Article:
Much to the chagrin of Commodore Nation, it was Anchors Away for James Franklin.
Unlike many college football coaches who jump ship for more money, such was not the case for Franklin.
He agreed to a six-year contract that will pay him up to $4.5 million a year. Vanderbilt countered Penn State with a 10-year contract worth $5 million a year. In addition Vanderbilt agreed to continue adding much-needed football facilities.
It was a whirlwind weekend for Franklin, as he wrestled between moving to Penn State and remaining at Vanderbilt. He grew up in a Philadelphia suburb, so maybe it was the attraction of going home that was the difference.
It didn't take him long to pledge his allegiance.
"I'm a Pennsylvania boy with a Penn State heart,'' Franklin repeated a number of times during his inaugural press conference Saturday afternoon. "I think I'm the right guy to come back and unite this state.''
More likely, it was the opportunity to coach a more nationally known program, one that is still under NCAA sanctions. Those sanctions give Franklin more time to put his program in place.
There is no doubt Franklin will find Penn State an easier place to win in the Big Ten, than Vanderbilt was to win in the SEC. Back-to-back nine-win seasons was unheard of at Vanderbilt. He may well have hit the ceiling at Vanderbilt. Even at that, Vanderbilt fans cannot fill the SEC's smallest stadium unless a top level SEC opponent brings thousands of fans.
How will Franklin fare at Penn State? He has seven home games this season, including Ohio State, Michigan State, Northwestern and Maryland. Non-conference games include Central Florida, Akron, UMass and Temple. Rutgers and Maryland are new Big Ten members.
"This is my dream job,'' said Franklin, who came to a Penn State summer football camp when he was in the 11th grade. "We are going to dominate this state. We are going to dominate this region.''
Franklin is obsessive-compulsive about playing them one game at a time. He was famous for treating each game the same at Vanderbilt.
After beating Georgia this season, Franklin refused to admit that what many considered to be his first signature win in his three seasons was no different than beating Presbyterian or Austin Peay. You might trace that kind of off the chart nonsense to his psychology degree.
No one in the Nashville media bought it, instead considered it absurd. Franklin might think a long time about trying to pull that charade at Penn State. Beating Ohio State will not be the same as beating UMass or Akron.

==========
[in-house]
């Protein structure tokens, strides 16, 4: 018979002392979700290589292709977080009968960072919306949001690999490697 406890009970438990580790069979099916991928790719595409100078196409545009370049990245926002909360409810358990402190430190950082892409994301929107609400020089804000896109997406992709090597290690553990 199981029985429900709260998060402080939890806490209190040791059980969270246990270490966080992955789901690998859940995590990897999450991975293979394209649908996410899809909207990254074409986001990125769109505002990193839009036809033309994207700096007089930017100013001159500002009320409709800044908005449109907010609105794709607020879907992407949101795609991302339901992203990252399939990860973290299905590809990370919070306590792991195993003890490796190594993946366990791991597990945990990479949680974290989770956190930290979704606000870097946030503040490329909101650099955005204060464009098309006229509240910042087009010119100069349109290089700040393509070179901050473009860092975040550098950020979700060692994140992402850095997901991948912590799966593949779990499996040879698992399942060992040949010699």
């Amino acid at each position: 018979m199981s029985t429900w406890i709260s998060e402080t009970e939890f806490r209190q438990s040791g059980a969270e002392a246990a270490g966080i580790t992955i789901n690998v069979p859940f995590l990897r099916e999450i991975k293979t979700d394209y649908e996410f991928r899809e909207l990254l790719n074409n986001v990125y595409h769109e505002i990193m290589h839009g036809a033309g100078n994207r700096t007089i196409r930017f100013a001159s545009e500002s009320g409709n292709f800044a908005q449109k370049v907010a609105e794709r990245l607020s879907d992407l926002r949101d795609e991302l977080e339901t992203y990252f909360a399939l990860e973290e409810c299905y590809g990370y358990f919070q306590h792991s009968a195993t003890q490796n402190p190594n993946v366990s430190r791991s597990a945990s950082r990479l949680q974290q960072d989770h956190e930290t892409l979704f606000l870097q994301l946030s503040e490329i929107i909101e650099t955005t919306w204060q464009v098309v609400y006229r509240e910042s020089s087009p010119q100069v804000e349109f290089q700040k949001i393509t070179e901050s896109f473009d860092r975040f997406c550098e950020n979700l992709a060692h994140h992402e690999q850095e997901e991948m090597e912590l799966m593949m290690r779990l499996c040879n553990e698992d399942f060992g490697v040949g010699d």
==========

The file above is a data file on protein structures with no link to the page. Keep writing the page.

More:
Penn State media and fans might want to know what they are getting in Franklin. He is extremely bright, charismatic, organized, a marketing machine, a tireless worker and recruiter. No small detail slips by him.
Franklin also feeds an enormous ego. The joke around Nashville media was that it was dangerous to get between Franklin and a TV camera. He is a self-promoter, but was able to accomplish things at Vanderbilt that had never been done in the more than 100 years of football there.
His three Vanderbilt teams were 24-15 overall, boosted by an 11-1 record over non-conference cupcakes. Of his 11 SEC wins, only two came against teams that finished with winning records. His best SEC record was in 2012 when Vanderbilt went 5-3. Those five teams were 6-34 in the SEC, led by a 0-8 Auburn team.
Franklin didn't stay long enough to coach a team filled with his recruits. This year's seniors committed and signed with Bobby Johnson or Robbie Caldwell. It included All-SEC wide receiver Jordan Matthews.
By no means is Franklin leaving a bare cupboard for his successor. His 2013 recruiting class was ranked No. 22 in the country. His commitments are currently ranked No. 29.
"Our program is stronger in every way than it was just a few short years ago,'' said Athletics Director David Williams. "I want to assure our campus community and Commodore Nation that we are prepared to begin the process that we've used in the past to identify and hire our other very successful head coaches.''
Franklin will be difficult to duplicate, but there are some young coaches who would find Vanderbilt's job appealing.
I'm not in the Human Resources business, but my preference among possible replacements I have seen is Colorado's Mike MacIntyre. He has been their coach one season. The AD is former Vandy football assistant and administrator Rick George.
MacIntyre is the son of former Vandy coach George MacIntyre. He played at Brentwood Academy under Carlton Flatt and played two years for his father at Vanderbilt. He finished his eligibility at Georgia Tech and has coached and recruited in the South at Ole Miss and Duke. He was on Bill Parcell's staff in Dallas. He turned around San Jose State's program in his first head-coaching job before moving to Colorado.
James Franklin said he was excited to be going home. Mike MacIntyre would truly be coming home.
Contact wkrn.com Sports Columnist Joe Biddle at firstname.lastname@example.org.